Health & Wellbeing > The Flower Guy

The Flower Guy

By GREG MAFFETT
Published: May 9, 2010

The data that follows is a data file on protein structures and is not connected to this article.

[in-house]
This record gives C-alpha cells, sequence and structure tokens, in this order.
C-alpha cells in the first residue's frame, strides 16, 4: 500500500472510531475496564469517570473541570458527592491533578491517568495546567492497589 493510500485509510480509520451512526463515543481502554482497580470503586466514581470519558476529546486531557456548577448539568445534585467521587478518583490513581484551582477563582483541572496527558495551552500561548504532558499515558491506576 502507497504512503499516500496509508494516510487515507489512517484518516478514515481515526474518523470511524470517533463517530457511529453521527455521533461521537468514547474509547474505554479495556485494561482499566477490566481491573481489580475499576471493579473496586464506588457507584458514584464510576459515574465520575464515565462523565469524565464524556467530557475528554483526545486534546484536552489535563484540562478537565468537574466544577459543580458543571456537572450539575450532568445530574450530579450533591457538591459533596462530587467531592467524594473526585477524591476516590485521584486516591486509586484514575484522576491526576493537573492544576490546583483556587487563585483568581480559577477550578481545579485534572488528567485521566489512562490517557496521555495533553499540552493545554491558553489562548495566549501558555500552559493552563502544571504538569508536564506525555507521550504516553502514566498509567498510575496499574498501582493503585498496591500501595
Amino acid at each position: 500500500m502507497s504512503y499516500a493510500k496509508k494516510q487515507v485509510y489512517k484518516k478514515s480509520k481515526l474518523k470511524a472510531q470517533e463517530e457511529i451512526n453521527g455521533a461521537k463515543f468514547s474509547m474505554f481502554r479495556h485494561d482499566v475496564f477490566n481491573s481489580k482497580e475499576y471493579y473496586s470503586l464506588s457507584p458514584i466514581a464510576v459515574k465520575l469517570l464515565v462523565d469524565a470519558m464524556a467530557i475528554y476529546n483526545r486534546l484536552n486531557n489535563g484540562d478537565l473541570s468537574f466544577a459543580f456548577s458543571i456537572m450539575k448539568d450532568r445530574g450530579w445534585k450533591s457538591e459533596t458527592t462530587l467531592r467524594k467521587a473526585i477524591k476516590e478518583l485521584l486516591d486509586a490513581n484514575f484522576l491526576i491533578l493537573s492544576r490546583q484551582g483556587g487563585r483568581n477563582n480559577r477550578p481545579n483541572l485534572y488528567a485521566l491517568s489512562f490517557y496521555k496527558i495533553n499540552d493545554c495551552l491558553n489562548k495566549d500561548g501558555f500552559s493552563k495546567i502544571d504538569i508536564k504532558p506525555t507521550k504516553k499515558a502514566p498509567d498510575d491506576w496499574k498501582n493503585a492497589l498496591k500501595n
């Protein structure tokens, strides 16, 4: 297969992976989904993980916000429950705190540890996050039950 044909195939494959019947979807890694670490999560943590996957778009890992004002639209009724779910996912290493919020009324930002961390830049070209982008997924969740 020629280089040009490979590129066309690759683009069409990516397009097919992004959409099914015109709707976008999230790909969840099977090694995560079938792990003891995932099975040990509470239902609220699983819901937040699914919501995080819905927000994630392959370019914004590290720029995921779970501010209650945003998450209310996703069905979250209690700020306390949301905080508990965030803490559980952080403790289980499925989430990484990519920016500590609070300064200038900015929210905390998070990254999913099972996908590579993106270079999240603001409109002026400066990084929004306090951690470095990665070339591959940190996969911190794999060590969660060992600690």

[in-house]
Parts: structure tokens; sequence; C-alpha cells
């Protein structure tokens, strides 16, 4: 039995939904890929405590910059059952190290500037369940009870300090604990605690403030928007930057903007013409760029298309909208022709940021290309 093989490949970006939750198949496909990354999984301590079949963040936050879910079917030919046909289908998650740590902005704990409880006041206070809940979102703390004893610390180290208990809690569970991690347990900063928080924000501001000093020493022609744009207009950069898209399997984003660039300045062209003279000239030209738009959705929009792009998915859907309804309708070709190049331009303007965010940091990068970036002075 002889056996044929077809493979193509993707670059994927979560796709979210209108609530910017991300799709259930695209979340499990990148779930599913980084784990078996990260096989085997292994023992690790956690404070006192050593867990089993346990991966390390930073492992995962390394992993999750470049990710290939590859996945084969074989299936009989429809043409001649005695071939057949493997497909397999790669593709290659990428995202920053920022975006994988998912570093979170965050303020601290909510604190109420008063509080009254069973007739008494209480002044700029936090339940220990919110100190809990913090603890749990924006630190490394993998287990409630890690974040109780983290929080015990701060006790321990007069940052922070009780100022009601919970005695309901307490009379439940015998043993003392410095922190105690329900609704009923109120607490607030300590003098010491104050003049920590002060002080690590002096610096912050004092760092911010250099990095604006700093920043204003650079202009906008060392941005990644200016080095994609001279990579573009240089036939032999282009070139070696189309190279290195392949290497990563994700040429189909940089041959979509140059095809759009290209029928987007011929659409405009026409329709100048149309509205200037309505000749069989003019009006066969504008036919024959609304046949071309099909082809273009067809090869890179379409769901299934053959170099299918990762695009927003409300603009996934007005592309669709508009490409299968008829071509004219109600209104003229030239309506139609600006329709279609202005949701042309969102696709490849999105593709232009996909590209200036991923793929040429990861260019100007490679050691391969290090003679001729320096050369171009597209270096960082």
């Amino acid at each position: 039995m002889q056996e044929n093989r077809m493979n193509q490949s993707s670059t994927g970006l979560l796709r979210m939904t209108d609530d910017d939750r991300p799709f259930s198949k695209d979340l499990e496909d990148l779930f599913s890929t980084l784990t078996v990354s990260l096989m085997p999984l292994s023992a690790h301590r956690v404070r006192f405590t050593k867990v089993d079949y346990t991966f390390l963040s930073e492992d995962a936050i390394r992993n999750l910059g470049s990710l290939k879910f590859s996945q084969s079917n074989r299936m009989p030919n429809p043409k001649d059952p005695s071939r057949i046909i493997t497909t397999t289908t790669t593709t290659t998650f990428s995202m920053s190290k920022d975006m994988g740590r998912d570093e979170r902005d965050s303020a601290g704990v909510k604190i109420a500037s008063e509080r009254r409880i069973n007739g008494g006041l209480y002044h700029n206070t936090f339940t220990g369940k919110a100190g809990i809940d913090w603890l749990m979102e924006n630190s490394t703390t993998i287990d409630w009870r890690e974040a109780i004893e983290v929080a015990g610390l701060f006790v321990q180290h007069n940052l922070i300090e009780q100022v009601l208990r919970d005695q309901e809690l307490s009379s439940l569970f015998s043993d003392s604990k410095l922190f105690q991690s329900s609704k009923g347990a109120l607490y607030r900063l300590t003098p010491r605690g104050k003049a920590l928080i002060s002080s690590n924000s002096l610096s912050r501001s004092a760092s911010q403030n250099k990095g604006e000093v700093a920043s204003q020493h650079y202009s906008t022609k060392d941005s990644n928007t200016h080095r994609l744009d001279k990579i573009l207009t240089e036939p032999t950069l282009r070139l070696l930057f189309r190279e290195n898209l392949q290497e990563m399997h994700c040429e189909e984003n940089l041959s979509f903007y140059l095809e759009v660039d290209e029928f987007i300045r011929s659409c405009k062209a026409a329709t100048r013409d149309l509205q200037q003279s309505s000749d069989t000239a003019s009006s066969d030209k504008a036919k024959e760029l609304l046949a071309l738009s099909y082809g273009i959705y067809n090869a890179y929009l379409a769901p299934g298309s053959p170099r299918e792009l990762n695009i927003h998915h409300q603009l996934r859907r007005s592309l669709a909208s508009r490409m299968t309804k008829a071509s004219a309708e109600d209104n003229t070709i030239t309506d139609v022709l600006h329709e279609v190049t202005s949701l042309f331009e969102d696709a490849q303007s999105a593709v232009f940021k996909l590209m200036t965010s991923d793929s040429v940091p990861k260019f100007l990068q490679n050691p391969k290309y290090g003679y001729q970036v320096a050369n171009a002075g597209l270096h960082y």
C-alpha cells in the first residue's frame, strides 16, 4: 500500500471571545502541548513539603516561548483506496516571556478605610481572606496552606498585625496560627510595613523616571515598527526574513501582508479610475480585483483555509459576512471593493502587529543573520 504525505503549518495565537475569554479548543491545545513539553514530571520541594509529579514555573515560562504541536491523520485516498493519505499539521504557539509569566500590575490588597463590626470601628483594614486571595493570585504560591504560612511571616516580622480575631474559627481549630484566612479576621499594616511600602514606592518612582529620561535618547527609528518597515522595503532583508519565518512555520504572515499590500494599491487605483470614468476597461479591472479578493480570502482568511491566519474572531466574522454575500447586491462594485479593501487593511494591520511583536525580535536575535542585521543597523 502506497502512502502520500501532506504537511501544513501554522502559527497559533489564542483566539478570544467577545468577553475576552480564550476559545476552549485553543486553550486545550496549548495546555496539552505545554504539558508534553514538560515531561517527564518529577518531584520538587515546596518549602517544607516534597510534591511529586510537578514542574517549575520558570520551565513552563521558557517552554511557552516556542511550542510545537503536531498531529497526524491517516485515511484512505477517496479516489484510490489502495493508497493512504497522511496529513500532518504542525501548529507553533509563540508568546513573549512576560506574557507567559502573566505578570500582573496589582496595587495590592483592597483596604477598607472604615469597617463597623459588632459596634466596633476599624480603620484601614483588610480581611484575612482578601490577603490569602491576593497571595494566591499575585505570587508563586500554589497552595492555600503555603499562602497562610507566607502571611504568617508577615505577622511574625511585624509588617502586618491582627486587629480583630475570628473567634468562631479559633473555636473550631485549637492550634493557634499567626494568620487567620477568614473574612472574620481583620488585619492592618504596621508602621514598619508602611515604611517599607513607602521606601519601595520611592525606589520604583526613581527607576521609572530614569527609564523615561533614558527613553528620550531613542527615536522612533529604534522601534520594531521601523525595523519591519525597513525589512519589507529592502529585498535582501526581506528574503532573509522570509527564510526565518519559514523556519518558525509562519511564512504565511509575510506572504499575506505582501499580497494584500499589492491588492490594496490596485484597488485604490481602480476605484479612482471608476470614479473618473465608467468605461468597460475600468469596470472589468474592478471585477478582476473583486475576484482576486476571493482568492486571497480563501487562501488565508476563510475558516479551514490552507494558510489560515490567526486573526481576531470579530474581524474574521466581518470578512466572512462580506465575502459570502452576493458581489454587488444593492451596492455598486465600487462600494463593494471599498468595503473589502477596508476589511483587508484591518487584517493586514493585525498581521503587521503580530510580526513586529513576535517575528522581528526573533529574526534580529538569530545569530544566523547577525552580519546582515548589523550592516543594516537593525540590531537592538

The Flower Guy There is a knock at the door. A young man in his 20’s opens the door and sees a man. Where the man’s head would normally be there is pot with some yellow flowers. It is something like a Magrite painting. One of those paintings I hate probably because it is art with an idea behind it. I prefer my art less calculated, thank you. If I want calculated, all I need is a mirror. “oh, it’s a flower guy” the young man says as he takes the flowers and turns to set them down. He closes the door. I open the door and walk in. “hey the flower guy is coming in!” the lady in the easy chair says “huh?” Then the young guy sees its me. “oh its you” The lady in the chair is puzzled for a few seconds. She was this way a few years ago when I visited her after her bypass surgery. I’d heard things were slipping, so I stood there a few seconds. Then “OH ITS YOU!” She started giggling and kicking her feet under the blanket she had over her legs. I could imagine her kicking her legs like that six decades ago on a bright summer day at the end of a school year. Or maybe five decades ago when she met my father after he came back from the war. Then I figured out the real reason she was kicking, she was trying to get the footrest on the easy chair down and it wasn’t cooperating. She got it puzzled out and sat up. She has full time oxygen now, there are 30 or 40 feet of cord looped beside her chair. She is facing pulmonary failure. But today she is breathing. And she is in a new apartment. It is much nicer than the old place she was in. I’m pleased to see that. I ask about the bathroom and she points me in the right direction. I get back and she is on her cell phone “Guess who is here? You’ll never guess! Greggy is here!” She hangs up and tells me that is her sister and they talk every day. I never remember her calling me Greggy before, the only person I remember calling me that was my grandfather and he’s been gone for, wow, almost 20 years now. The young man in his 20’s is one of her grandchildren. He lives at home with his mom and the lady in the chair. I’m puzzled by his life. Every life has a purpose, I know that, but I’m often ignorant of just what it is. I just don’t get this guy. There are two dogs in the house, one a very expensive, very high strung dog. The other is a football with legs. When we were trying to keep the lady in her other apartment, the dogs were the issue. The apartment manager wanted her out and used the dogs to expedite her exit. But we were trying to use the companion dog argument to save the day. It didn’t work, but like I said, this is a better place. The dogs do bark a bit, so you can see where that could be causing trouble with the neighbors. The lady gives me an ad from a local paper about some electronic device called bark off. She has tried to order it using the phone number. But no luck. She gives me the number and card. I see the company onlt takes credit cards and she has handed me a debit card. I remember the problems in the past and I don’t ask if she has a credit card. I pull out mine and use that. This is a weird phone ordering system. They make the first sale and then spend 20 minutes offering you stuff you don’t want. I’d never do business with these people myself. But if you are in your mid 70’s and have time on your hands and like to listen to offers…well they found their demographic with the lady in the chair. She offers me some pizza and soda and I accept. I had only planned to stay until 5 PM. I arrived at 2 after driving a couple three hours to get there. But I was doing ok and thought I could stay longer so I did. The high strung dog stopped by for some petting. “You are my life saving dog aren’t you! Yes you are!” I know, I’m out of touch. To me this dog was just an indulgence. A pure bred dog that cost huge dollars that were I in her situation, I would not have bought. But she does unusual things that tend to work out. She was lucky enough to go in for cataract surgery and the doctor found out about her heart problem and that ended up saving her life. Now somehow this extravagance of a dog has done the same. She doesn’t think like me. But she is genius in her way. IQ, she is a three sigma event with good verbal skills. I’m a four sigma event with good math skills. When I say I don’t crack the top five in my family in terms of writers, she is one of the reasons why. Eventually, she has to go to the bathroom. Now the young man’s purpose becomes clear. He gets her up, takes her hand, gets her to the bathroom. Afterwards, he cleans up a few problems. Ok, I get his purpose. Without him and the dogs, I don’t know how she would get along. The young mans mother is en route. I hang a round a while but I figure 630 is my cutoff if I’m going to get back to my hotel, get a few hours sleep and then get a flight back home the next morning. As I get up to leave she says “You can stay here tonight” I hadn’t really thought of that, but even if I accepted it would be a 2 am wake up to drive to the hotel, pack, get to the airport and catch my flight. I think about stuff like this and then I give her a hug and leave. I don’t wait around for my sister to get back. I’m sure she plays just as vital a role in keeping things running smoothly there. I was afraid to come visit. Nearly everything I do is rational. I’ve been tested and it turns out I don’t have hardly any morals on which to base decisions. The only area where I appear human is when it comes to family. It is the only time I do things that don’t have a sound mathematical return on investment behind them. And here I was doing one of the odd things. And as long as I was being irrational, well, might as well keep running. See the day after a visit to my Dadat about this age, he died. I can’t rationally say my visit killed him. But I’ve been avoiding Mom in part to not go down this same road. I know it makes no sense. So I waited for two days after the visit before I wrote this, just to be sure that I wasn’t going to be playing the role of the angel of death in this story. So that is it. I just left. I left with a very solid understanding of the role of everyone in that house that day. Everyone except the flower guy.